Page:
Caproni Ca.4

The Caproni Ca.4 was an Italian heavy bomber of the World War I era.

Caproni Ca.40 heavy bomber prototype
Role Heavy bomber; later variants included airliners
Manufacturer Caproni
First flight 1917
Introduction 1918
Status Retired
Primary users Italian Army
United Kingdom (Royal Naval Air Service)
United States
Number built 44 to 53


After designing the successful Ca.3, Gianni Caproni of the Caproni works designed a much bigger aircraft. It shared the unusual layout of the Caproni Ca.3, being a twin-boom aircraft with one pusher engine at the rear of a central nacelle and two tractor engines in front of twin booms, providing a push-pull configuration. The twin booms carried a single elevator and three fins.[1] The main landing gear was fixed and consisted of two sets of four wheels each.[1] The most distinguishing feature of the new aircraft was that it was built in a rare triplane layout, instead of the more common biplane.

The huge new bomber was accepted by the Italian Army under the military designation Ca.4, but it was produced in several variants, differing in factory designations.


The Ca.4 was a three-engine, twin-fuselage[2] triplane of wooden construction with a fabric-covered frame. An open central nacelle was attached to the undersurface of the center wing. It contained a single pusher engine, pilot, and forward gunner. The remaining engines were tractor mounted at the front of each fuselage. At least one variation of the central nacelle seated the crew in a two-seat tandem format with the forward position for a gunner/pilot and the rear position for the pilot. Others used a forward gunner with side-by-side pilot positions to the rear of the gunner. Two rear gunners were positioned, one in each boom behind the center wing. An engineer or second pilot could also be accommodated there.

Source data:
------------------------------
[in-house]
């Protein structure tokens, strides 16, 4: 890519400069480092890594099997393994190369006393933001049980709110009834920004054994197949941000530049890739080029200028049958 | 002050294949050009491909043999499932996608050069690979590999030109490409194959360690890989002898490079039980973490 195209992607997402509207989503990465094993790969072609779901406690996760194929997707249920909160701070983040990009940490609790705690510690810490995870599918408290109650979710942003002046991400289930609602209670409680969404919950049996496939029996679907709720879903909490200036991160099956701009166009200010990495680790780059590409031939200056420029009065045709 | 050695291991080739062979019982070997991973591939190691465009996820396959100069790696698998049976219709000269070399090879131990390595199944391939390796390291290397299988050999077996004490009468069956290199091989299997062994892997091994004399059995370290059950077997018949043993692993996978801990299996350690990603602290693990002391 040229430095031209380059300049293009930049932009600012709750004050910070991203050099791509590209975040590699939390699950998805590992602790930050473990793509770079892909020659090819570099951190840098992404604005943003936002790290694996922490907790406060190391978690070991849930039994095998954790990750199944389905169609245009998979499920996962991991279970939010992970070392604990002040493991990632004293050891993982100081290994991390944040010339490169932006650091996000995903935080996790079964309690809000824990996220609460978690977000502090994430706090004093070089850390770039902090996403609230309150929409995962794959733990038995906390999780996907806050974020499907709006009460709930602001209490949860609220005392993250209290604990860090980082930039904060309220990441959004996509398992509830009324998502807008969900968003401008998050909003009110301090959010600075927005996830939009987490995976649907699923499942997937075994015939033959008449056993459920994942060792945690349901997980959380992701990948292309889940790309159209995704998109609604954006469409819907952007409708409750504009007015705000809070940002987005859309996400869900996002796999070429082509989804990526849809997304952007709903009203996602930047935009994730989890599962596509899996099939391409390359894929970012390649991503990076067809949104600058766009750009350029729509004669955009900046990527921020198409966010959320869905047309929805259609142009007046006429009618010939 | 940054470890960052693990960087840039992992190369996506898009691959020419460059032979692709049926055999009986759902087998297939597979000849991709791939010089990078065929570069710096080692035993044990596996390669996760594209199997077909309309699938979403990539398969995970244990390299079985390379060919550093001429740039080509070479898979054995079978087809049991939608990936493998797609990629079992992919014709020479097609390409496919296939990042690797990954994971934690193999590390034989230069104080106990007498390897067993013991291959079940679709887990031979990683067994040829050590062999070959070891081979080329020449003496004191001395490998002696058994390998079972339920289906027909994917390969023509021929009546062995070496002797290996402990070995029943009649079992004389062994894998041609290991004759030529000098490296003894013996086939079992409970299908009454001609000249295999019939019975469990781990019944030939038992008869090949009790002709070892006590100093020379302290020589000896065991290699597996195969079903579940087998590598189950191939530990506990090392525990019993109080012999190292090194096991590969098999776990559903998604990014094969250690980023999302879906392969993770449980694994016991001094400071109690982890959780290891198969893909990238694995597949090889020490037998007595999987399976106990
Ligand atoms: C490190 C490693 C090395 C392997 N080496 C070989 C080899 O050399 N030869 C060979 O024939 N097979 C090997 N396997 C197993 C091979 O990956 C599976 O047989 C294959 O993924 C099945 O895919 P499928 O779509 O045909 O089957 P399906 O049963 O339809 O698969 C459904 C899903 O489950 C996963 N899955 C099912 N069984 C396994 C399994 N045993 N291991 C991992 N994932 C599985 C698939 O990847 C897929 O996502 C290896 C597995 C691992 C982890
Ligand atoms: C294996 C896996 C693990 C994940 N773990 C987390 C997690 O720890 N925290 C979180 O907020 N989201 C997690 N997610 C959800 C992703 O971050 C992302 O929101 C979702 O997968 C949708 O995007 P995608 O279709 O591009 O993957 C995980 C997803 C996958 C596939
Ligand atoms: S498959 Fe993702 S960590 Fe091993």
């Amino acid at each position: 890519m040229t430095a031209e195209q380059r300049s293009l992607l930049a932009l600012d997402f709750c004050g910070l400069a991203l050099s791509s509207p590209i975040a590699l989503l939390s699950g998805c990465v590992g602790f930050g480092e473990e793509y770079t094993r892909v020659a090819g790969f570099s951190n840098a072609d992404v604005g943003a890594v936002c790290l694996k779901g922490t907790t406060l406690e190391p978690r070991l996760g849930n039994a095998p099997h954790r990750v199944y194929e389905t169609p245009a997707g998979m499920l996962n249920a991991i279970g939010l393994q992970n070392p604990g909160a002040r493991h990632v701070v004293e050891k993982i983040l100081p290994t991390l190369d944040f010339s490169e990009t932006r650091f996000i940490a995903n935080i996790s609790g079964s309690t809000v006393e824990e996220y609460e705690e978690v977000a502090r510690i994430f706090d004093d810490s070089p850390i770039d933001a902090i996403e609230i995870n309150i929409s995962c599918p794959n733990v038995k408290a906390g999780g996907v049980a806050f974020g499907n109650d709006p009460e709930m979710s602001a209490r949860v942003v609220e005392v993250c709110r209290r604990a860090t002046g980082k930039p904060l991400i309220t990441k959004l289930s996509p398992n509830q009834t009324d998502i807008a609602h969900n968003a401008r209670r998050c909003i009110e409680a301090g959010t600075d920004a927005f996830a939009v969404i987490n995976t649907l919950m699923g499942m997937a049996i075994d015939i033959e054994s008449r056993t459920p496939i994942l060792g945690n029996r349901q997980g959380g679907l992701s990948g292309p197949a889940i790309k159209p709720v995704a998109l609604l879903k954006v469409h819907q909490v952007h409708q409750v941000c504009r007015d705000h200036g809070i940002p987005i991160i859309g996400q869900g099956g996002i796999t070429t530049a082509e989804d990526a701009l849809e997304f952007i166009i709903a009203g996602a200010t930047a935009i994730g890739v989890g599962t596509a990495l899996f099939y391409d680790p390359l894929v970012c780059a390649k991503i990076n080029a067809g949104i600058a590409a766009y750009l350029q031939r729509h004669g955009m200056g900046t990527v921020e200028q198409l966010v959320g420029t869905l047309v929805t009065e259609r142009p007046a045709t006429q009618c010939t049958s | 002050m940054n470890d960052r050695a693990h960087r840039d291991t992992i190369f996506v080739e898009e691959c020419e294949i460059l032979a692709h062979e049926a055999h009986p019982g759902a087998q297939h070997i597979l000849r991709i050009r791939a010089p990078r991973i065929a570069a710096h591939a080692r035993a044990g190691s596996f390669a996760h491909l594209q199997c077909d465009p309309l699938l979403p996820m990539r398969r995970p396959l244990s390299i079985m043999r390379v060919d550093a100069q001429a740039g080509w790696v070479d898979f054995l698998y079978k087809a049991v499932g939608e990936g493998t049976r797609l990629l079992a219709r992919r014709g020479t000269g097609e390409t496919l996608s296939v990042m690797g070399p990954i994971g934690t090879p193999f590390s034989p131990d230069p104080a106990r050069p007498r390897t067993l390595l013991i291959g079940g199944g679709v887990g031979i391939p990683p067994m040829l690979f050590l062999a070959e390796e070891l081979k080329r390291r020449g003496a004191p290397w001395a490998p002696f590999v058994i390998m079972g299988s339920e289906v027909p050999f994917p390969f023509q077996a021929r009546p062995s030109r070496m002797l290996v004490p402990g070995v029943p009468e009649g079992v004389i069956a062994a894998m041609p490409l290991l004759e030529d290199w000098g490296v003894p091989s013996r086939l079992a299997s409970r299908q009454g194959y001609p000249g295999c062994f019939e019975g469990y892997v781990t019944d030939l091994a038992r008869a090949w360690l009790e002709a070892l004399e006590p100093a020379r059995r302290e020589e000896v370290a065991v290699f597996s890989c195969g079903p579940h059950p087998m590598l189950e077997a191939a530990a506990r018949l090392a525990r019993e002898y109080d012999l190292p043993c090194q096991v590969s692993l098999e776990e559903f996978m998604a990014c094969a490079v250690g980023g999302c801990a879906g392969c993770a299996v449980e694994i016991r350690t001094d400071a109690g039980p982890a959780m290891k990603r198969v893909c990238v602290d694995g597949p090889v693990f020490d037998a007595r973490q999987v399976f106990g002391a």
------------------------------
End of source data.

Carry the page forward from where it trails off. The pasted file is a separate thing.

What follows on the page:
Armament consisted of four (but up to eight) Revelli 6.5 mm or 7.7 mm machine guns in front ring mounts and two boom ring mounts. Bombs were suspended in a bomb bay, which was a long and narrow container fixed to a lower wing. Photographs show at least four different arrangements with regard to the bombing nacelle.

  • 1. No nacelle - presumably not a combat configuration.
  • 2. A tall, narrow nacelle that housed approximately 12 internal bombs vertically and another 18–20 strapped to the outside.
  • 3. A shorter nacelle that may have been the lower half of the tall nacelle but with no external bombs.
  • 4. No nacelle but with a single long bomb/torpedo slung under the bottom wing.